Trump to make decision on Iran deal in ‘coming days’

Iranian workers stand in front of the Bushehr nuclear power plant in Iran in this October 26, 2010 file photo. US President Donald Trump is expected to reveal his decision on the future of the Iran nuclear deal in the coming days. (REUTERS/Mehr News Agency/Majid Asgaripour/Files)
Updated 05 October 2017
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Trump to make decision on Iran deal in ‘coming days’

WASHINGTON: US President Donald Trump will reveal his decision on the future of the Iran nuclear deal in the coming days, the White House said Thursday.
“The president is going to make an announcement about the decision that he’s made on a comprehensive strategy that his team supports, and we’ll do that in the coming days,” said Sarah Huckabee Sanders.
Flying in the face of advice from some of his closest advisers, Trump is expected to withhold certification of Iran’s compliance with the agreement, effectively leaving its fate with Congress.
White House officials cautioned against rumors that Trump would make a speech revealing his decision next Thursday. But the decision must come by an October 15 deadline.
Trump has railed against the Obama-era deal which offered Iran massive sanctions relief in return for curbs on its nuclear program.
Ahead of the October 15 deadline, several officials familiar with White House deliberations told AFP Trump has made it clear he does not want to certify Iran’s compliance with the accord.
Every 90 days Trump must tell Congress whether Iran is living up to its end of the bargain, something that has already caused him political pain on two occasions.
The Trump administration has publicly accused Iran of violating the “spirit” of the accord — known as the JCPOA — although some officials privately admit there is a thin line between testing the limits and a material breach.
The administration has made it clear that it wants Iran to stop ballistic missile tests and stop “nefarious” behavior across the Middle East, two issues that were not part of the agreement.
Trump’s decision would have little impact in and of itself, but the Republican controlled Congress could decide, within 60 days, to impose sanctions, or simply not respond.
The build up to Trump’s decision has been dominated by intense debate inside the White House and fierce lobbying in Congress.
European ambassadors and diplomats have been camped out on Capitol Hill, trying to argue against any punitive actions that invite Iran to decide the United States in non-compliance.
Meanwhile the deal’s opponents, like Senator Tom Cotton have argued that Iran is not in compliance and sanctions and even military action against Iran should be considered.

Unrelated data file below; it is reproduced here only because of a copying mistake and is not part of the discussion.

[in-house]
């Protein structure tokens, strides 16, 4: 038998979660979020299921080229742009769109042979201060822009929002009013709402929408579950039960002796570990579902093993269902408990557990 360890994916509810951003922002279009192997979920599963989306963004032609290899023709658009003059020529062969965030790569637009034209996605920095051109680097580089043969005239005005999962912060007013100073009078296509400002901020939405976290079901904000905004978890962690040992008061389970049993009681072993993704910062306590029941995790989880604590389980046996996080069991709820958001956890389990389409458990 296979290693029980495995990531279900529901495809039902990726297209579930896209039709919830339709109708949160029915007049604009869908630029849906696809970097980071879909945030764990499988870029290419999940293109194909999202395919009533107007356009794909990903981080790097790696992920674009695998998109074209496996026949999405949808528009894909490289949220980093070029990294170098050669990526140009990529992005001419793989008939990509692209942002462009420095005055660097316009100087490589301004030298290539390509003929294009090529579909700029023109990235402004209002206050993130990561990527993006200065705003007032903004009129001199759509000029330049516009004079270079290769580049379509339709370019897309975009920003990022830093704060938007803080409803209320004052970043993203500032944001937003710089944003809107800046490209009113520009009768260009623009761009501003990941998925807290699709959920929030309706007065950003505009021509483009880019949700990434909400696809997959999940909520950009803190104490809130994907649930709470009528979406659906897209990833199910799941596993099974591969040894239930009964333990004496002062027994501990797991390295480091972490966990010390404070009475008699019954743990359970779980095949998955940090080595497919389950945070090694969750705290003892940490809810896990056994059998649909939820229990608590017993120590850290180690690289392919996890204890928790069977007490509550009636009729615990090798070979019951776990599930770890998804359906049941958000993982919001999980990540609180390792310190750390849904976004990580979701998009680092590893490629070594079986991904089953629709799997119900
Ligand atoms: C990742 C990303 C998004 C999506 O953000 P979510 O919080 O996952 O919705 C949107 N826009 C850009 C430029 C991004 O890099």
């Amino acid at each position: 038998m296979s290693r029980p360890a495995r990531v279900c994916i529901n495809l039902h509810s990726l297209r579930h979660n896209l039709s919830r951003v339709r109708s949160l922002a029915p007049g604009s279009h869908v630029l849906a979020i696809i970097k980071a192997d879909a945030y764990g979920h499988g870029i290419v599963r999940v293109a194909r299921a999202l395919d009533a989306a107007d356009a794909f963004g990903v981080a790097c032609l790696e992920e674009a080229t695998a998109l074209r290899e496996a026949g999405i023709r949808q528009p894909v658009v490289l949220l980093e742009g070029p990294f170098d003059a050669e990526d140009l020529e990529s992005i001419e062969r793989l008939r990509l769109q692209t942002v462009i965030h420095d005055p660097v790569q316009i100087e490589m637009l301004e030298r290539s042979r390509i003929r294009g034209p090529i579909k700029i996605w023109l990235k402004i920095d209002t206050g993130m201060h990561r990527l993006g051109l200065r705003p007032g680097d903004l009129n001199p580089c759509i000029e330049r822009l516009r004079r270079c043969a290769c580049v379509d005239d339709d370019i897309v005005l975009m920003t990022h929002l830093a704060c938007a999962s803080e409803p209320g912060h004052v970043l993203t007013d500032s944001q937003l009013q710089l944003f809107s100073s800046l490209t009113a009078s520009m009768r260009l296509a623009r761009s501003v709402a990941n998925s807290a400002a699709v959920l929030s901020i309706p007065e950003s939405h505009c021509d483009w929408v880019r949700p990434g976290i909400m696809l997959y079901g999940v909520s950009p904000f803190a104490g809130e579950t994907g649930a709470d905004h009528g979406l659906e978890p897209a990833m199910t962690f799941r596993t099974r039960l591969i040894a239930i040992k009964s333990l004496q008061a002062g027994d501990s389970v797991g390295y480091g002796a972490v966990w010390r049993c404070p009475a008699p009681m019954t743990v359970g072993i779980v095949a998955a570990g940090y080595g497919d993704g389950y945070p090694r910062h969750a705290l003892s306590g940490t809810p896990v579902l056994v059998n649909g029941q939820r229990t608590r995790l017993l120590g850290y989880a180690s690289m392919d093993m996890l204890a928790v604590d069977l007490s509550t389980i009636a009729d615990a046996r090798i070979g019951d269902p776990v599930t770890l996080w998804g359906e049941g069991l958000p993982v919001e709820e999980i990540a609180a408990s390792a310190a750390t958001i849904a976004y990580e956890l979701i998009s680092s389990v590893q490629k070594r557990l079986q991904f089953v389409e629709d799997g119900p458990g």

Cotton met Trump at the White House on Thursday to make his case, and the president was expected to meet military leaders later in the day.


Britain identifies Russians suspected of Skripal nerve attack — report

Updated 19 July 2018
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Britain identifies Russians suspected of Skripal nerve attack — report

LONDON: British police have identified several Russians who they believe were behind the nerve agent attack on former double agent Sergei Skripal and his daughter, the Press Association reported on Thursday, citing a source close to the investigation.
Skripal, a former colonel in Russian military intelligence who betrayed dozens of agents to Britain’s MI6 foreign spy service, and his daughter Yulia, were found unconscious on a public bench in the British city of Salisbury on March 4.
Britain blamed Russia for the poisonings and identified the poison as Novichok, a deadly group of nerve agents developed by the Soviet military in the 1970s and 1980s. Russia has repeatedly denied any involvement in the attack.
After analyzing closed-circuit television, police think several Russians were involved in the attack on the Skripals, who spent weeks in hospital before being spirited to a secret location, Press Association reported.
“Investigators believe they have identified the suspected perpetrators of the Novichok attack,” the unidentified source close to the investigation said, according to PA.
“They (the investigators) are sure they (the suspects) are Russian,” said the source, adding security camera images had been cross checked with records of people who entered the country.
A police spokesman declined to comment on the report.
After the attack on the Skripals, allies in Europe and the US sided with Britain’s view of the attack and ordered the biggest expulsion of Russian diplomats since the height of the Cold War.
Russia retaliated by expelling Western diplomats. Moscow has repeatedly denied any involvement and accused the British intelligence agencies of staging the attack to stoke anti-Russian hysteria.
Mystery surrounds the attack.
The motive for attacking Skripal, an aged Russian traitor who was exchanged in a Kremlin-approved spy swap in 2010, is still unclear, as is the motive for using of an exotic nerve agent which has such overt links to Russia’s Soviet past.
Novichok put the Skripals into a coma, though after weeks in intensive care they were spirited to a secret location for their safety.
“My life has been turned upside down,” Yulia Skripal told Reuters in May. “Our recovery has been slow and extremely painful.”
A British woman, Dawn Sturgess, died this month after coming across a small bottle containing Novichok near the city of Salisbury where the Skripals were struck down. Her partner, Charlie Rowley, is still in hospital.
A British police officer was also injured by Novichok while attending to the Skripals in March.